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Esophagectomy

Medically reviewed by Drugs.com. Last updated on Feb 4, 2024.

What do I need to know about an esophagectomy?

An esophagectomy is surgery to remove part or all of your esophagus. An esophagectomy is usually done to treat cancer of the esophagus. It can also be done if your esophagus does not work properly or has severe damage or trauma.

How do I prepare for an esophagectomy?

Your healthcare provider will talk to you about how to prepare for surgery. He or she will tell you not to eat or drink anything after midnight on the day of your surgery. He or she will tell you what medicines to take or not take on the day of your surgery.

What will happen during an esophagectomy?

What will happen after an esophagectomy?

You may need to stay in the hospital for up to 2 weeks after surgery.

What are the risks of an esophagectomy?

You may bleed more than expected or develop an infection. Fluid may leak into your chest or abdomen. Your vocal cords may become paralyzed. You may have difficulty swallowing. Food may move too quickly or slowly into your intestines. You may feel full quickly or vomit when you eat. Reflux is also a risk. Reflux is when fluid backs up from your stomach into your esophagus.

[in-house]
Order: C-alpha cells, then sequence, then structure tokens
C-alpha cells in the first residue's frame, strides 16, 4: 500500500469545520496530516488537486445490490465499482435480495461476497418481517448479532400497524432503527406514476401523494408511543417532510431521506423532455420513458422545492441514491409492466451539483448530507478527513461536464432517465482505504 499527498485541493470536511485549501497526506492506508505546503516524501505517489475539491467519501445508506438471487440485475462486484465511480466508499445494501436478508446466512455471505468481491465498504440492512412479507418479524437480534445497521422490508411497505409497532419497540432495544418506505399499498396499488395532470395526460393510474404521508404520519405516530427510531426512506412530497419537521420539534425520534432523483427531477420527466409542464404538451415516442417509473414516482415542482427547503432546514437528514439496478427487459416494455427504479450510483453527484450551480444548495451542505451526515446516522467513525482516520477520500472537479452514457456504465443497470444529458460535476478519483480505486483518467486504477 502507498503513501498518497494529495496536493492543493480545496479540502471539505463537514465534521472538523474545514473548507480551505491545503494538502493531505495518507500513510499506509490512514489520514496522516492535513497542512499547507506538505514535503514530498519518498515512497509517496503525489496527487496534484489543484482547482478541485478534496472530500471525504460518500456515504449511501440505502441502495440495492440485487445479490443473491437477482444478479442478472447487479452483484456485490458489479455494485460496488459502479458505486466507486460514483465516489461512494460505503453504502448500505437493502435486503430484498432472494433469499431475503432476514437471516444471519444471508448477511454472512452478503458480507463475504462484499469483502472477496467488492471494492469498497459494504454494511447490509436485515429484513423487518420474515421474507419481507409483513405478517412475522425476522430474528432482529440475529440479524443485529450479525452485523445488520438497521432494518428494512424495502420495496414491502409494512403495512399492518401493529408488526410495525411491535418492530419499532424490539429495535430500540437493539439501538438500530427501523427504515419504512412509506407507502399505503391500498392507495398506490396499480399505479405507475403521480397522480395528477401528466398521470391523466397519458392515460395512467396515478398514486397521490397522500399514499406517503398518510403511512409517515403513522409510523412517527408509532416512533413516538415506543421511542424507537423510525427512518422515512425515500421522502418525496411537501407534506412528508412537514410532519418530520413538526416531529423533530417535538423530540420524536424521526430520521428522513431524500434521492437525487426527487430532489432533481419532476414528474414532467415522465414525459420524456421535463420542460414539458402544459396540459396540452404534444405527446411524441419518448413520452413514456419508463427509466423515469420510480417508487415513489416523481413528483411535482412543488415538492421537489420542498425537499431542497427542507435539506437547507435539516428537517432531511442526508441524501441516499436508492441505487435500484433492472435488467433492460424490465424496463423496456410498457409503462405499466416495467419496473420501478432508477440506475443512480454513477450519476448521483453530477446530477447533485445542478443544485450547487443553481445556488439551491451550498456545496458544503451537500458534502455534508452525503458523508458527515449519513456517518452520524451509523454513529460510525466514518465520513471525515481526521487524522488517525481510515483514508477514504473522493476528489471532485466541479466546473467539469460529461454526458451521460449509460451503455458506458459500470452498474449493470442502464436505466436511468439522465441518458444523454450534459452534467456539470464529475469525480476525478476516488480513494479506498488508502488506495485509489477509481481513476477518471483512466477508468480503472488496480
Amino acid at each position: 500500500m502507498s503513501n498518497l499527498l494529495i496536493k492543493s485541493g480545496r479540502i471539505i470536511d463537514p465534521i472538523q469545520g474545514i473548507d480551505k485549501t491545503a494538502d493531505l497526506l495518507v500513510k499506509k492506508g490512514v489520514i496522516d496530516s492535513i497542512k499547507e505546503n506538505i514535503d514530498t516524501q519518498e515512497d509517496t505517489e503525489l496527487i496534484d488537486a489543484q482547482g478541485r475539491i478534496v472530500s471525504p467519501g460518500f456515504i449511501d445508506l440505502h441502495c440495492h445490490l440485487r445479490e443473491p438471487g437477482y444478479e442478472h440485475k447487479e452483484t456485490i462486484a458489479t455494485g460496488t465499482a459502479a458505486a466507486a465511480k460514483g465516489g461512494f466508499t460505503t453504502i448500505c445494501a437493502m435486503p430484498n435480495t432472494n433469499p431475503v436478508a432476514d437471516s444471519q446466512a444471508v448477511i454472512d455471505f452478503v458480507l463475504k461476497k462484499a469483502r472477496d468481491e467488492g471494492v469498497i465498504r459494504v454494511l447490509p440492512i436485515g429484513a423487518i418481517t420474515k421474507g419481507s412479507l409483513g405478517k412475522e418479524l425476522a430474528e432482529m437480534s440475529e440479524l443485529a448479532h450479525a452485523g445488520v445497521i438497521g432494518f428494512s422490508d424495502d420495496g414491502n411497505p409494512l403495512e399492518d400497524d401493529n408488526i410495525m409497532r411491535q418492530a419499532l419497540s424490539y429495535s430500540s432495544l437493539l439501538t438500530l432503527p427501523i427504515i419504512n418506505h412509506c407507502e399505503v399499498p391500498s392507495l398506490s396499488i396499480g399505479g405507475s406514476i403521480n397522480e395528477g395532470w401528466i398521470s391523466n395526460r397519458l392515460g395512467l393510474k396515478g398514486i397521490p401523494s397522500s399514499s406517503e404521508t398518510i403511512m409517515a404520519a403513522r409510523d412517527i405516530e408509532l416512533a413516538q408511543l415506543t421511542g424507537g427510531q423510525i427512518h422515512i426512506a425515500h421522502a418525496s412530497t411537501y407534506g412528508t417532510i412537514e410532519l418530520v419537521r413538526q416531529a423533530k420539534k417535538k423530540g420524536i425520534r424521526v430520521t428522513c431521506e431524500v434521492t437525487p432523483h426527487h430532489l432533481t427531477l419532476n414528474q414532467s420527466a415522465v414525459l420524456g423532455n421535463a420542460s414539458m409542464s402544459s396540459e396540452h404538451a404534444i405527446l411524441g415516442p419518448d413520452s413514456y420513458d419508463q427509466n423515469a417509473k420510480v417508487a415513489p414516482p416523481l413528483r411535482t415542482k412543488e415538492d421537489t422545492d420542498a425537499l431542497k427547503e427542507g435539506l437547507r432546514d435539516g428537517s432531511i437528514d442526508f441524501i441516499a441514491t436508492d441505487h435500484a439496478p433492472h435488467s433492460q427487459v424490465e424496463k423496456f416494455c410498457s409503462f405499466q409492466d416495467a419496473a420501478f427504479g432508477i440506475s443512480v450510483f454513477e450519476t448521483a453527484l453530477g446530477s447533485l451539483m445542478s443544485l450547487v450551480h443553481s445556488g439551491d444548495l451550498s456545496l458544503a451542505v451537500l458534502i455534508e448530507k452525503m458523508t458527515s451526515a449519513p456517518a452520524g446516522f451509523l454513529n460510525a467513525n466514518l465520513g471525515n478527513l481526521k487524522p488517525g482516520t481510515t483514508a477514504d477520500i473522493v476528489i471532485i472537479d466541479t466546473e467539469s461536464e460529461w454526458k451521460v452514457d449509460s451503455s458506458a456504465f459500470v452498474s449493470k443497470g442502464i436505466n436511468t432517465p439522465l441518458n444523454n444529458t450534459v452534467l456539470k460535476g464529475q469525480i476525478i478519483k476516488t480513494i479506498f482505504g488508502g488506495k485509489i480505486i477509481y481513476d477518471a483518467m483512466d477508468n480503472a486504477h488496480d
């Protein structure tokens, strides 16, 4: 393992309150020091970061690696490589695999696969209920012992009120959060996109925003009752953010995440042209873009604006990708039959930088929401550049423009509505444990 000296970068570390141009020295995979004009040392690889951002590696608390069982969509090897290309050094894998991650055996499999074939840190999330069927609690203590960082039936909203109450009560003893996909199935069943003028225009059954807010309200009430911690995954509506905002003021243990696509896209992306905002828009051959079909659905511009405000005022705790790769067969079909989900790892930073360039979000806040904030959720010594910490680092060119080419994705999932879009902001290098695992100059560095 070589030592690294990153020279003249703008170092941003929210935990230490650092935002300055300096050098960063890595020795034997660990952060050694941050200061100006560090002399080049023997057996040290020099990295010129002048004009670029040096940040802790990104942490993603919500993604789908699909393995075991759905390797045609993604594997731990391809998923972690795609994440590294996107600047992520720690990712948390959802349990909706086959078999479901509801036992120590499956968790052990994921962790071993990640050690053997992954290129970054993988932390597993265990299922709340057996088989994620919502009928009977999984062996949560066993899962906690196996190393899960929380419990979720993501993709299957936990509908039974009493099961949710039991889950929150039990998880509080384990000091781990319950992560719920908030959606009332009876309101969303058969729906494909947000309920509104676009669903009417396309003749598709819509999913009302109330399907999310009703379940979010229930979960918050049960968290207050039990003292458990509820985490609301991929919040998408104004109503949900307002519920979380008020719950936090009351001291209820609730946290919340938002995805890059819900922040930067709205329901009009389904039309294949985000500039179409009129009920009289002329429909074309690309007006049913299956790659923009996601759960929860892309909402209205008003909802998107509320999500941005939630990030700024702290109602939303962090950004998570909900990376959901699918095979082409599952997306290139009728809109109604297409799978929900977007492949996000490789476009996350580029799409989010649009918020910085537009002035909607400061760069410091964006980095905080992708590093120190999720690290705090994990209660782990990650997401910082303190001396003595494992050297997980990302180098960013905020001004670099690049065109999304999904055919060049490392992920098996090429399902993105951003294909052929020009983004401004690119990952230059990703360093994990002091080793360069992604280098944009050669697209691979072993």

Care Agreement

You have the right to help plan your care. Learn about your health condition and how it may be treated. Discuss treatment options with your healthcare providers to decide what care you want to receive. You always have the right to refuse treatment. The above information is an educational aid only. It is not intended as medical advice for individual conditions or treatments. Talk to your doctor, nurse or pharmacist before following any medical regimen to see if it is safe and effective for you.

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Further information

Always consult your healthcare provider to ensure the information displayed on this page applies to your personal circumstances.